According to Bloomberg, Mistral AI, the French generative AI startup aiming to compete with OpenAI’s ChatGPT, is gearing up for a new fundraising round, just six months after its creation and initial fundraising. The anticipated amount is around €450 million, with American companies Nvidia and Salesforce among the investors mentioned by the American agency.
Founded last Spring by three former members of DeepMind and FAIR (Google and Meta’s AI labs), Mistral AI aims to challenge OpenAI and provide a European sustainable alternative to ChatGPT.
A €450 million Deal
Leveraging their reputation, the three French founders quickly attracted attention and secured significant investments. Just one month after the company’s establishment, they raised €105 million.
This second fundraising round is expected to bring in an additional €450 million. According to Bloomberg, a significant portion of this sum (€350 million) would come from funds like the American Andreessen Horowitz (contributing €200 million alone). The remainder would be provided by Nvidia and Salesforce.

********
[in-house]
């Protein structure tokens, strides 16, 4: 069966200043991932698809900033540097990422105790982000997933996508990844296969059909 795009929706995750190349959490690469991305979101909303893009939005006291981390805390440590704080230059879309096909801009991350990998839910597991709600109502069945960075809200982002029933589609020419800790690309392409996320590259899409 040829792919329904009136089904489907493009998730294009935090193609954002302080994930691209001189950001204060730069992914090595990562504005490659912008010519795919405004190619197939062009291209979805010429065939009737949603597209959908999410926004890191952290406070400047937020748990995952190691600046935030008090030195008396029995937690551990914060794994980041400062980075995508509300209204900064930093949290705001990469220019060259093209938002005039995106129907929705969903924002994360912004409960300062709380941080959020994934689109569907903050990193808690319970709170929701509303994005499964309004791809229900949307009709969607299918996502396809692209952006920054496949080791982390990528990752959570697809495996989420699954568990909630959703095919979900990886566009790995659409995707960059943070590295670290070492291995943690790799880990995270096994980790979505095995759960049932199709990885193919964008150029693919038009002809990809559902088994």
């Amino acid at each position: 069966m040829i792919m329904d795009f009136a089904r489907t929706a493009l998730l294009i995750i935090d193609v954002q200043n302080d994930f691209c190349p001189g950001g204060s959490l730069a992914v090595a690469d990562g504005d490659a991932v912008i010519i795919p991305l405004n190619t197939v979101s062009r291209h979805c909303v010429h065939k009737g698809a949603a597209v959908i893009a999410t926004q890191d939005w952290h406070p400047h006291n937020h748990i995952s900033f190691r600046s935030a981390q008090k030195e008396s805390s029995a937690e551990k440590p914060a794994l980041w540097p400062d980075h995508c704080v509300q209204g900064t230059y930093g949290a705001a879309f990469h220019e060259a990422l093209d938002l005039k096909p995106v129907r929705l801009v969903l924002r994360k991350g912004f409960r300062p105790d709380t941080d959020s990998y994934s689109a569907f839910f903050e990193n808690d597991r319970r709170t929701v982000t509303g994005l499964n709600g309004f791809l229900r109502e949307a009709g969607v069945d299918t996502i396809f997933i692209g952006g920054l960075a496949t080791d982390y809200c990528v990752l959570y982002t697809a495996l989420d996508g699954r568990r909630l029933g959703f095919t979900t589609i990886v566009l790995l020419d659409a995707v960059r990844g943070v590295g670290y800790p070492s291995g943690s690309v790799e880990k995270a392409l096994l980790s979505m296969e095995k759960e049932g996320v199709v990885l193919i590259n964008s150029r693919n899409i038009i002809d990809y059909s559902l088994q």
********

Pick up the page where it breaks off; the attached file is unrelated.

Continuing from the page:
In exchange, the American website reports that the co-founders will sell €1 million worth of shares.
Open Source Model
Mistral AI’s LLM is an open-source model accessible for free and without limitations for developers. Although smaller than GPT-4 (7 billion parameters compared to 1800 billion), Mistral AI’s model aims to be “more efficient. Last September, they released Mistral 7B, which is, according to its founders, “the most powerful language model for its size to date.”
Last week, the European Commissioner for the Internal Market, Thierry Breton, criticized the startup, accusing it of prioritizing personal interests. Mistral AI is advised by Cédric O, former French Minister of Digital Affairs. He is also criticized for aiming to narrow the scope of the AI Act, the upcoming European regulation on AI.
During the AIM conference in Marseille, Mr. Breton stated:
“Mistral AI is a small European company. It engages in lobbying. It defends its business, which is fine, but we are not fooled. It does not advocate for the general interest.”